Education Secretary Arne Duncan says a West Virginia school district is laying off teachers due to deep spending cuts across the federal government set to take effect on Friday. But officials from that region say it's not true.
Duncan told reporters at the White House on Wednesday that the Kanawha County school system was already handing out pink slips in anticipation of the automatic cuts that, among other things, will impact the amount of federal money states get through September.
"Yes, there's a district where it's happened. But, again, it's just because they have an earlier union notification than most - Kanawha County, West Virginia," Duncan said at the latest White House briefing where Cabinet officers detailed the impact of cuts under the so-called congressional sequester to their agency programs.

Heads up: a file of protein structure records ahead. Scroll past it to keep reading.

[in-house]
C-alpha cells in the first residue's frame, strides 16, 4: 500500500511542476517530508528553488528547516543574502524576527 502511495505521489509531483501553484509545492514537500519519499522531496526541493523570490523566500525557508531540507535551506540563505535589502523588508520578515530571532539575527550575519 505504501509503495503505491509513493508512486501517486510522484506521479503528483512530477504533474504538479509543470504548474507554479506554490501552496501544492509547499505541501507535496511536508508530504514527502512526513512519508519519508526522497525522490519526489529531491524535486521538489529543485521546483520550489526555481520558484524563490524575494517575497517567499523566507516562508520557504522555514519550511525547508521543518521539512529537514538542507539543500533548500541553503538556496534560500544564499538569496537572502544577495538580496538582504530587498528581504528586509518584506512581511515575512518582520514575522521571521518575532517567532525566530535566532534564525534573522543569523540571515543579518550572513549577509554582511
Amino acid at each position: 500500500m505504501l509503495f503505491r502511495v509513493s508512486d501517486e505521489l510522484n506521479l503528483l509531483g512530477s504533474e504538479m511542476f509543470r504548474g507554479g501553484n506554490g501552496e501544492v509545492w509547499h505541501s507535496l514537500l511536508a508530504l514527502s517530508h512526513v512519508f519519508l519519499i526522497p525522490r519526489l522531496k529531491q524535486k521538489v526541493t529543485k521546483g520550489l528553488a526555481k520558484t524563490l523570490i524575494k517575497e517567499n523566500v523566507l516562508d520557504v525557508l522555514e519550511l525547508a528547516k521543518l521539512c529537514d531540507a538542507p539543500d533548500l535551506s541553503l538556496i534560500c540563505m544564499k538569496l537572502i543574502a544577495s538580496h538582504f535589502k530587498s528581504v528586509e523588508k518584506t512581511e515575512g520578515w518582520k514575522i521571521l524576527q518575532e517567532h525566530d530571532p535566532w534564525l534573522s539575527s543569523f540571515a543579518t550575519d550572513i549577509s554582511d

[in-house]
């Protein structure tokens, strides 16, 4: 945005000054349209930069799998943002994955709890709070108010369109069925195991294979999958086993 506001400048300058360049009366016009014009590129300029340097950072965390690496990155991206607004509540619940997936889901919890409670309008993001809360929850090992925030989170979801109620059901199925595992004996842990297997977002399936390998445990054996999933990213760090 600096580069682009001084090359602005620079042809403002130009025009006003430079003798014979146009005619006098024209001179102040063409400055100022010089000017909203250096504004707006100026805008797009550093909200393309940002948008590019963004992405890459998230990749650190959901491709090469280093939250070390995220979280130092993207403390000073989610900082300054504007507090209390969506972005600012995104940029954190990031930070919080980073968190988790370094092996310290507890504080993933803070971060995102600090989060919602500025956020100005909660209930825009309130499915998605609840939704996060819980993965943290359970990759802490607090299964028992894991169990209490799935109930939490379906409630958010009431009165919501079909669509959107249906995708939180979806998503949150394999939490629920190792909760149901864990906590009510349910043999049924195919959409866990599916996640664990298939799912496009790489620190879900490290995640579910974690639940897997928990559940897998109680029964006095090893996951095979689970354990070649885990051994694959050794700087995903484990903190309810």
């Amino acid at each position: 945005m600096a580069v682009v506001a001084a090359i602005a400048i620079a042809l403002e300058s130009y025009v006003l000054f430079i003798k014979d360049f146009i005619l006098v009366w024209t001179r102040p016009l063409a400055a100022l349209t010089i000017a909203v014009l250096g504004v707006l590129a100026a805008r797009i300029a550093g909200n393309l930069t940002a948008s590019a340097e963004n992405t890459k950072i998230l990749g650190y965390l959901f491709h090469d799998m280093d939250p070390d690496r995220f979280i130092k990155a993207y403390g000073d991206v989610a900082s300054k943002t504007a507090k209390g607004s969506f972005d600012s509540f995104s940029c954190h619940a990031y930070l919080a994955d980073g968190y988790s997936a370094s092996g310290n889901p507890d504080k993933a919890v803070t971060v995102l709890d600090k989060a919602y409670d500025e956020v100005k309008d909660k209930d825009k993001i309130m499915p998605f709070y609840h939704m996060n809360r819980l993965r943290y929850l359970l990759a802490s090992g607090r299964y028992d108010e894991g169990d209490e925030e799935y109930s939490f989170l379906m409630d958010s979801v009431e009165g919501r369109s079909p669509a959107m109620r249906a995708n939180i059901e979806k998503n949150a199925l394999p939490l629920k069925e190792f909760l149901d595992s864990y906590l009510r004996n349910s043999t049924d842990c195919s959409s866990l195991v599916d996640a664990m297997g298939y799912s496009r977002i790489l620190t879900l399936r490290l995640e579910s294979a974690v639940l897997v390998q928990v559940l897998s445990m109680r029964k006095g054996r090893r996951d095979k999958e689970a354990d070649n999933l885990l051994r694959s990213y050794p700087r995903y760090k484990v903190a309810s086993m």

"Whether it's all sequester-related, I don't know, but these are teachers who are getting pink slips now," he added.
But Diane Young, the coordinator of the Head Start program for Kanawha County Public Schools, cautioned that Duncan's explanation does not get an "A" for accuracy.
Young blamed Head Start. She said the federal program for needy children has yet to notify the school system whether it will have Head Start money in the fall.
"The Board of Education cannot wait that long for the funds to come through," Young said.
Kanawha County receives nearly $3 million in Head Start money each year. Without any kind of funding notification from Head Start, Young told CNN the school system must plan to do without the program in the fall.
"It's a huge hit," Young said.
As a result of the funding uncertainty, the school system is planning to layoff 16 teachers and 12 teaching assistants. But it has not done so, yet.
Currently, more than 600 children are enrolled in the county's Head Start program.
But Young said it's possible the school system has yet to hear from Head Start due to the drama over the automatic budget cuts in Washington.
"It's a possibility," Young said.